New divorce law followed by new marriage law.

Earlier this year the much awaited No Fault Divorce Law (the Divorce, Dissolution and Separation Act 2020) came into force on 6 April 2022. For many this was a sigh of relief, allowing them to pursue a divorce without the need for blame, and without the need for their spouse’s cooperation.

This was evident by the sharp incline in divorce applications lodged once the new law came into force. Statistics published by the Law Society revealed that there were 12,978 new divorce applications in April 2022. Only the year before, there were 6,764, applied digitally under the old law.

On the topic of divorce, research has suggested that there has been a decline in marriages being entered into by individuals aged 16-17. It was found that in 2018 those marrying were 99.5% lower than in 1972. Research published by Parliament in February 2022 revealed that only 147 16 to 17-year-olds entered into a marriage with a member of the opposite sex in 2018. That was the latest figure, and represented 0.06% of all marriages in 2018. The current number of marriages being entered into by individuals aged 16-17 is unknown, but is expected to be much lower than in 2018.

Parliament believe that raising the age of consent to marry to 18 will reduce forced marriages, violence against women, and safeguard young people. Following support from Parliament in November 2021, the Government have now confirmed that the Marriage and Civil Partnership (Minimum Age) Act 2022 will come into effect on 27 February 2023. This will prohibit any person aged under 18 to marry or enter a civil partnership under any circumstance.

The New Marriage Law will come into force less than a year after the No Fault Divorce Law went live.  Although no connections have been drawn between the two Act’s, it brings to question whether tougher measures on marriage are coming into effect to combat the simpler means to divorce. Given that getting married is seemingly an easy process, containing the ease of divorce seems counter-intuitive.

As already mentioned, many people have welcomed the new divorce law as it allows individuals to finally apply for divorce without the need to blame their spouse. This has had a particular impact on individuals in abusive marriages, where their spouses refuse to separate, and would be triggered by receiving a divorce blaming them. For many such individuals, having to rely on unreasonable behaviour as a fact for divorce put them in the firing line. Additionally, as defended divorces have now been abolished, disagreement about whether to get divorced is now also avoided.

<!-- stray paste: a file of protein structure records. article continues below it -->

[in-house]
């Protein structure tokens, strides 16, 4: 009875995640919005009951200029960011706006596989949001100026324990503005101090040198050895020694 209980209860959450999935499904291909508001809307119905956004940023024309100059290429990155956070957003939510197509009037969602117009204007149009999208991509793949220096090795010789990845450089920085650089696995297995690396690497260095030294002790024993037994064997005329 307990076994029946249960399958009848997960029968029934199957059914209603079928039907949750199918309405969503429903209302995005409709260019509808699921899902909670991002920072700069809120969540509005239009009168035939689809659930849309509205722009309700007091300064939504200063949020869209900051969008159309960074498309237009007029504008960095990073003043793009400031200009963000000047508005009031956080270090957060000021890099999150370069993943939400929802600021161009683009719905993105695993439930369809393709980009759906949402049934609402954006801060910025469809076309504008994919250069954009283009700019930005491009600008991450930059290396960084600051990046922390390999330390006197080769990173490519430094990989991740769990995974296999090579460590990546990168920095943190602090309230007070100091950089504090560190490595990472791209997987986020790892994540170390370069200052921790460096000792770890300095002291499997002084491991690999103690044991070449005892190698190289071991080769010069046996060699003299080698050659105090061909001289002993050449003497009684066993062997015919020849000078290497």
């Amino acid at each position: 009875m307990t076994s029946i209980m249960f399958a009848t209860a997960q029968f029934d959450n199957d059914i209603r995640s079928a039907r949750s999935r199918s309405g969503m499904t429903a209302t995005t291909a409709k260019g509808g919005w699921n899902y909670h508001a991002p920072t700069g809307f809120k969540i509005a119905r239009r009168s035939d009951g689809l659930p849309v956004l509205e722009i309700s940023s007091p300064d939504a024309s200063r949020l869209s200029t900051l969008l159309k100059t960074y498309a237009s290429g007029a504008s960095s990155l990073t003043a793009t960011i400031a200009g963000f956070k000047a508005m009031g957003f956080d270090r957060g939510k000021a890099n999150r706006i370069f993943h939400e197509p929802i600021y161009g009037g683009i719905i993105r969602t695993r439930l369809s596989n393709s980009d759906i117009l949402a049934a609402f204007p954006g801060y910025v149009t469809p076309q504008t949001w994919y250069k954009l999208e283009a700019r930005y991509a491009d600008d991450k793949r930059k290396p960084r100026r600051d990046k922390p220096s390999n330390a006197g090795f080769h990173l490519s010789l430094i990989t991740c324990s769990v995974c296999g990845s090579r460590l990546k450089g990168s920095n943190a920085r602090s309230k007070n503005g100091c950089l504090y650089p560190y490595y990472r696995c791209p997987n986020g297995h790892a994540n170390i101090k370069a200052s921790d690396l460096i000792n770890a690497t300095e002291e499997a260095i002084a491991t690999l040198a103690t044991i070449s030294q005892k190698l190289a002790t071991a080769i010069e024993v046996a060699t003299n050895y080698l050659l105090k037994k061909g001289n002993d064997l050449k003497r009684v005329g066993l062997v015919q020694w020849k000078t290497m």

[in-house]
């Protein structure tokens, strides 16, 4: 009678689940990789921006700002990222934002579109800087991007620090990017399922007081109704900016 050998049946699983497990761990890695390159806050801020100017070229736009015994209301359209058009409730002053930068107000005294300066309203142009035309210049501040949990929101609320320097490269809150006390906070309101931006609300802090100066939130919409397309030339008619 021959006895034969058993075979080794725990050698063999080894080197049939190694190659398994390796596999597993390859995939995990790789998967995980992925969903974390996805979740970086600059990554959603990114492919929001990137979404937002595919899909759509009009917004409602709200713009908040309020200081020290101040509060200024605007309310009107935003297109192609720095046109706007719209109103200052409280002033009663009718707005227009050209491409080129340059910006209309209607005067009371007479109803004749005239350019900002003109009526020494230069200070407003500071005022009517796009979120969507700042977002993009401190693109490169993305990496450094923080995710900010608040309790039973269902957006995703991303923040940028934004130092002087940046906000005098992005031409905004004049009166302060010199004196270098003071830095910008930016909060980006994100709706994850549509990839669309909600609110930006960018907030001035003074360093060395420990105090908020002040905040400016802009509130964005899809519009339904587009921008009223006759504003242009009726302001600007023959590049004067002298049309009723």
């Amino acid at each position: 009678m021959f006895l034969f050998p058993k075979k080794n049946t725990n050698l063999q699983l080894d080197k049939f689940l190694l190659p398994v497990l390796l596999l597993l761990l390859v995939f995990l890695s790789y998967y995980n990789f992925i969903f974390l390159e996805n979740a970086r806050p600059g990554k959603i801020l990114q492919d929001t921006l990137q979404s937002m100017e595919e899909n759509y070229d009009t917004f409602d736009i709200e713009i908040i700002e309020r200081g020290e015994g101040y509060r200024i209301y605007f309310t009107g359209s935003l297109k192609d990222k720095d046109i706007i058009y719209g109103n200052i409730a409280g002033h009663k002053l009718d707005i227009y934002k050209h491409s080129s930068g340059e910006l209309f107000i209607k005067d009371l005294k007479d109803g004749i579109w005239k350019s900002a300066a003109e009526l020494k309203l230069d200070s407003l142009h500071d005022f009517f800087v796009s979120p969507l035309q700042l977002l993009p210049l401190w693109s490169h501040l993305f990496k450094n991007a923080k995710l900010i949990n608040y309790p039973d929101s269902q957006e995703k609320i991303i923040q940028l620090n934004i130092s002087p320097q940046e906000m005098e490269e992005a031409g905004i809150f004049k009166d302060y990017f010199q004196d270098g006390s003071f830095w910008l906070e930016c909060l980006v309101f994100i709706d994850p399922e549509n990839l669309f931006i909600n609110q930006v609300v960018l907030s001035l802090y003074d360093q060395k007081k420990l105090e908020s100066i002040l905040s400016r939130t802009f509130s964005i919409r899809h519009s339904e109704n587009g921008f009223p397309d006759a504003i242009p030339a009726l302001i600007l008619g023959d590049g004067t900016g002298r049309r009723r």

In comparison, those couples who are happy to divorce and wish to remain amicable, can now apply as joint applicants. This is a clear reflection of the change in attitude toward divorce, allowing people to leave a marriage that no longer serves them without any hard feelings. This will be of particular relevance to parents who are divorcing, but wish to co-parent and remain friends for the best interests of their children.

However, the new No Fault Divorce has not come without restriction to those seeking a divorce. The Act sets time constraints in the divorce process, so even applications that are promptly dealt with will take a minimum of 26 weeks from start to finish. This is surely frustrating for many people who wish to have their divorce over and done with as soon as possible. Under the old law, swift divorces could be over in a matter of 10-12 weeks.  Those who applied for divorce as soon as the new divorce law came into force on 6 April 2022 will only be able to have their divorce finalised by 5 October 2022.

Our family department has specialist divorce expertise you can trust with your matter. Our divorce lawyers will advise you every step of the way, and work to alleviate your anxieties around this stressful time. We understand that individuals have work and childcare commitments. Our lawyers based in Hammersmith are easily accessible and can work around your busy schedule, offering remote and in-person appointments.

Currently, we are offering a free initial telephone consultation with our family team for new enquires. During this call we will tell you whether we can help, and what we can do next to get started. Give our family solicitors a call now for a friendly chat on 020 8735 9770 or email our family law department at info@hpwsolicitors.co.uk

 


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